Despite what society may think or believe, hijabis firmly believe in the hijab and the meaning it has in their lives. For Syeda Ali ’25, “the hijab was a tricky journey I had to learn on my own,” which in turn, ultimately strengthened her spirituality. At this point in her life, she believes that “the hijab has grown into a part of [her] and [she] could never imagine [herself] without it now.” Sanih agreed with the way in which Ali felt about the hijab shaping her identity: “When I see me, I see the hijab.” 

The hijab becomes ingrained into your identity once you wear it. It can be a protection from the evil that society has to offer or a way to build and strengthen your bond with God. Whatever the hijab may mean to you, the minute you put it on and head outside, you are a visible representation of Islam. For me, I feel empowered whilst wearing the hijab because I focus more on inner beauty rather than external appearance. There is no way to remove me from my hijab unless you rip it off my head. And even then, it will still be a part of me. 

In the end, to truly begin to empathize with the hijabi experience, exposure is needed. I have interacted with many individuals who have never seen or spoken to a hijabi. It was a concerning confession but not a surprising one, only going to show how much farther we need to go until hijabis are fully accepted.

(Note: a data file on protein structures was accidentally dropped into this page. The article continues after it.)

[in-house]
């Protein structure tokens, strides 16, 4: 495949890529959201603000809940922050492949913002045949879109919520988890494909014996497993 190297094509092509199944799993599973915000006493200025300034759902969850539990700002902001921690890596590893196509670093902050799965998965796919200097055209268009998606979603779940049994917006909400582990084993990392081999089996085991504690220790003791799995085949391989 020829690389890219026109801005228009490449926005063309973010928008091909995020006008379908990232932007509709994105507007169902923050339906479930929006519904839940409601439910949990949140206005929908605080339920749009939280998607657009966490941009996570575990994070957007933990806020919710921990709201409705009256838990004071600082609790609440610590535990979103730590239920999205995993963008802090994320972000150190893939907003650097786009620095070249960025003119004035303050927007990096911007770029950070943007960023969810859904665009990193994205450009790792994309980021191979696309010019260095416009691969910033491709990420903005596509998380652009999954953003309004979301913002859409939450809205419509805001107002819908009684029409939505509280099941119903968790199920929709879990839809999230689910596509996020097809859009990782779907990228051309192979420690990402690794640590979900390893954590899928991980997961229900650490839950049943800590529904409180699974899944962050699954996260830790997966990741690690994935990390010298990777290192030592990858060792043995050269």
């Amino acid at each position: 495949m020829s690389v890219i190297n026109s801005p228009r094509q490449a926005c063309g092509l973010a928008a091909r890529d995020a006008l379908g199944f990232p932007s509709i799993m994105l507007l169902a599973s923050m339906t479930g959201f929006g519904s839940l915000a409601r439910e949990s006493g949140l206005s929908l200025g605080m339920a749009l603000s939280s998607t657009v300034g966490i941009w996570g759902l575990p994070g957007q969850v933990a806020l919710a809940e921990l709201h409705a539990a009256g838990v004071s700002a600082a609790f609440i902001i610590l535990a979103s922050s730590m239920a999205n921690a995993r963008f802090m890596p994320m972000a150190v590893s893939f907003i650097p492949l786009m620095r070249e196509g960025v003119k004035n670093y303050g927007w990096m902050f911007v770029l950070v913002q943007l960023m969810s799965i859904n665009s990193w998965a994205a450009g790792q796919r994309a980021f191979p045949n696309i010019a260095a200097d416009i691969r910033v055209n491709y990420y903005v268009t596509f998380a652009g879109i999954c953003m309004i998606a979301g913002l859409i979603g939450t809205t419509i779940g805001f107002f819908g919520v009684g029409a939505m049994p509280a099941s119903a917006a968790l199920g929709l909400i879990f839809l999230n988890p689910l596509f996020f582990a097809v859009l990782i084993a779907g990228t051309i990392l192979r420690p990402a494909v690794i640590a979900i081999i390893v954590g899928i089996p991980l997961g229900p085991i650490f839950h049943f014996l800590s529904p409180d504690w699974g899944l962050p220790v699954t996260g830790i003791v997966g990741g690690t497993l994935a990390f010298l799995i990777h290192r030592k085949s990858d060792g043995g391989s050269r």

Simultaneously, there is a dire need for more education regarding Muslims, Islam, and the hijab. The bare minimum has been discussed. This is particularly harmful to how others might view Islam. Individuals may be more close-minded on the topic of Islam or may have false notions about the hijab. Condemning the stereotypes and discrimination that hijabis face will be one of the greatest ways to express support for hijabis. 

To my hijabi community, know that you are powerful women. Every day that you choose to wrap the hijab around your head is a great one. When the world is against you, putting the hijab on your head is an act of defiance, of rebellion. 

Continue to be the hero that you are.

There is no way to remove me from my hijab unless you rip it off my head. And even then, it will still be a part of me.